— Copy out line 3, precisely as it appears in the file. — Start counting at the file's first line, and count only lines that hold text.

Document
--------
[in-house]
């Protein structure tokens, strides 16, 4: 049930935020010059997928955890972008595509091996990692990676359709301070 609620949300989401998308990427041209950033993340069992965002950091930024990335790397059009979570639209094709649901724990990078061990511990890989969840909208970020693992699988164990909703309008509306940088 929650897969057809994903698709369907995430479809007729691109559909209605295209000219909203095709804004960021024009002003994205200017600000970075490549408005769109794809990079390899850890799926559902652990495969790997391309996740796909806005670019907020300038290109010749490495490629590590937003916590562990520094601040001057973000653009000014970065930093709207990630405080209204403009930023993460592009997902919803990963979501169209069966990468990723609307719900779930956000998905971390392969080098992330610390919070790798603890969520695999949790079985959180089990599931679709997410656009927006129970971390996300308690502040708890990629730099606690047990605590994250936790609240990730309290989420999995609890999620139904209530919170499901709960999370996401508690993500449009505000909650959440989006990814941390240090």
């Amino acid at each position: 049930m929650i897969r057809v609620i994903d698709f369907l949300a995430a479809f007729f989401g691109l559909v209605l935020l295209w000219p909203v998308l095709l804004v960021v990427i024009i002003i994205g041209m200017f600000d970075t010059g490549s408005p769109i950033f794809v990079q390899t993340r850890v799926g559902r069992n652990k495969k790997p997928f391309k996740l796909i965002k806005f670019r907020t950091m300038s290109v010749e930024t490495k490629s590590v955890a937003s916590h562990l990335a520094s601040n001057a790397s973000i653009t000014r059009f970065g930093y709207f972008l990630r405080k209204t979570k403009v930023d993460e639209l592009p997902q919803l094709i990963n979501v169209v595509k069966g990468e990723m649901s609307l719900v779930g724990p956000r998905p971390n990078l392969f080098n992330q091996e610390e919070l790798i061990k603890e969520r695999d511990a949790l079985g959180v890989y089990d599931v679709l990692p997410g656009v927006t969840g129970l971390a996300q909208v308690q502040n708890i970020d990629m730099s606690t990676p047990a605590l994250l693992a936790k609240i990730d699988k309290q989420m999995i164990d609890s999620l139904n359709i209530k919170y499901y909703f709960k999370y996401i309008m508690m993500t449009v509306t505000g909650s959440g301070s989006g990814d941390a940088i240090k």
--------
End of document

């Amino acid at each position: 049930m929650i897969r057809v609620i994903d698709f369907l949300a995430a479809f007729f989401g691109l559909v209605l935020l295209w000219p909203v998308l095709l804004v960021v990427i024009i002003i994205g041209m200017f600000d970075t010059g490549s408005p769109i950033f794809v990079q390899t993340r850890v799926g559902r069992n652990k495969k790997p997928f391309k996740l796909i965002k806005f670019r907020t950091m300038s290109v010749e930024t490495k490629s590590v955890a937003s916590h562990l990335a520094s601040n001057a790397s973000i653009t000014r059009f970065g930093y709207f972008l990630r405080k209204t979570k403009v930023d993460e639209l592009p997902q919803l094709i990963n979501v169209v595509k069966g990468e990723m649901s609307l719900v779930g724990p956000r998905p971390n990078l392969f080098n992330q091996e610390e919070l790798i061990k603890e969520r695999d511990a949790l079985g959180v890989y089990d599931v679709l990692p997410g656009v927006t969840g129970l971390a996300q909208v308690q502040n708890i970020d990629m730099s606690t990676p047990a605590l994250l693992a936790k609240i990730d699988k309290q989420m999995i164990d609890s999620l139904n359709i209530k919170y499901y909703f709960k999370y996401i309008m508690m993500t449009v509306t505000g909650s959440g301070s989006g990814d941390a940088i240090k």